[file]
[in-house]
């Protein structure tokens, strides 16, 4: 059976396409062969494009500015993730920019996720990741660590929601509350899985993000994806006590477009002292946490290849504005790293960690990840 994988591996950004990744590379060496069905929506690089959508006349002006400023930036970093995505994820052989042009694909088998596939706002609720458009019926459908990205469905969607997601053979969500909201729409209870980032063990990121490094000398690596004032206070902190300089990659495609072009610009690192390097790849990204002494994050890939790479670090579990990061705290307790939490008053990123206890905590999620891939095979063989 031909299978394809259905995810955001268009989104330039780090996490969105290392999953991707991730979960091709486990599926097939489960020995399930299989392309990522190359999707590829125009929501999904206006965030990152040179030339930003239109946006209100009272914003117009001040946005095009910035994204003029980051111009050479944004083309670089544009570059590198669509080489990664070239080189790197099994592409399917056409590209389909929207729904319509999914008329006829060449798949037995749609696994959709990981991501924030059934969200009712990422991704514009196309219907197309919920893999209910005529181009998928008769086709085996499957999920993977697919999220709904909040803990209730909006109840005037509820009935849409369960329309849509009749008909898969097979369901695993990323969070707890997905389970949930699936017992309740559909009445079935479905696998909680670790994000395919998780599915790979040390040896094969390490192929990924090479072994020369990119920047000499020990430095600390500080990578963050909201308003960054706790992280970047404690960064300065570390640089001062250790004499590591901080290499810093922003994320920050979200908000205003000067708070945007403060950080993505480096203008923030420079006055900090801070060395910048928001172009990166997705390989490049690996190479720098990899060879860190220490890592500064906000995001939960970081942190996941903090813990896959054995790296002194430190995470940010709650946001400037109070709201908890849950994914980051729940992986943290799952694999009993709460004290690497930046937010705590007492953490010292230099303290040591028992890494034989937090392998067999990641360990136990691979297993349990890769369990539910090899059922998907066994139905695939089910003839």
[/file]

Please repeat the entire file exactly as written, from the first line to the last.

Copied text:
[in-house]
């Protein structure tokens, strides 16, 4: 059976396409062969494009500015993730920019996720990741660590929601509350899985993000994806006590477009002292946490290849504005790293960690990840 994988591996950004990744590379060496069905929506690089959508006349002006400023930036970093995505994820052989042009694909088998596939706002609720458009019926459908990205469905969607997601053979969500909201729409209870980032063990990121490094000398690596004032206070902190300089990659495609072009610009690192390097790849990204002494994050890939790479670090579990990061705290307790939490008053990123206890905590999620891939095979063989 031909299978394809259905995810955001268009989104330039780090996490969105290392999953991707991730979960091709486990599926097939489960020995399930299989392309990522190359999707590829125009929501999904206006965030990152040179030339930003239109946006209100009272914003117009001040946005095009910035994204003029980051111009050479944004083309670089544009570059590198669509080489990664070239080189790197099994592409399917056409590209389909929207729904319509999914008329006829060449798949037995749609696994959709990981991501924030059934969200009712990422991704514009196309219907197309919920893999209910005529181009998928008769086709085996499957999920993977697919999220709904909040803990209730909006109840005037509820009935849409369960329309849509009749008909898969097979369901695993990323969070707890997905389970949930699936017992309740559909009445079935479905696998909680670790994000395919998780599915790979040390040896094969390490192929990924090479072994020369990119920047000499020990430095600390500080990578963050909201308003960054706790992280970047404690960064300065570390640089001062250790004499590591901080290499810093922003994320920050979200908000205003000067708070945007403060950080993505480096203008923030420079006055900090801070060395910048928001172009990166997705390989490049690996190479720098990899060879860190220490890592500064906000995001939960970081942190996941903090813990896959054995790296002194430190995470940010709650946001400037109070709201908890849950994914980051729940992986943290799952694999009993709460004290690497930046937010705590007492953490010292230099303290040591028992890494034989937090392998067999990641360990136990691979297993349990890769369990539910090899059922998907066994139905695939089910003839």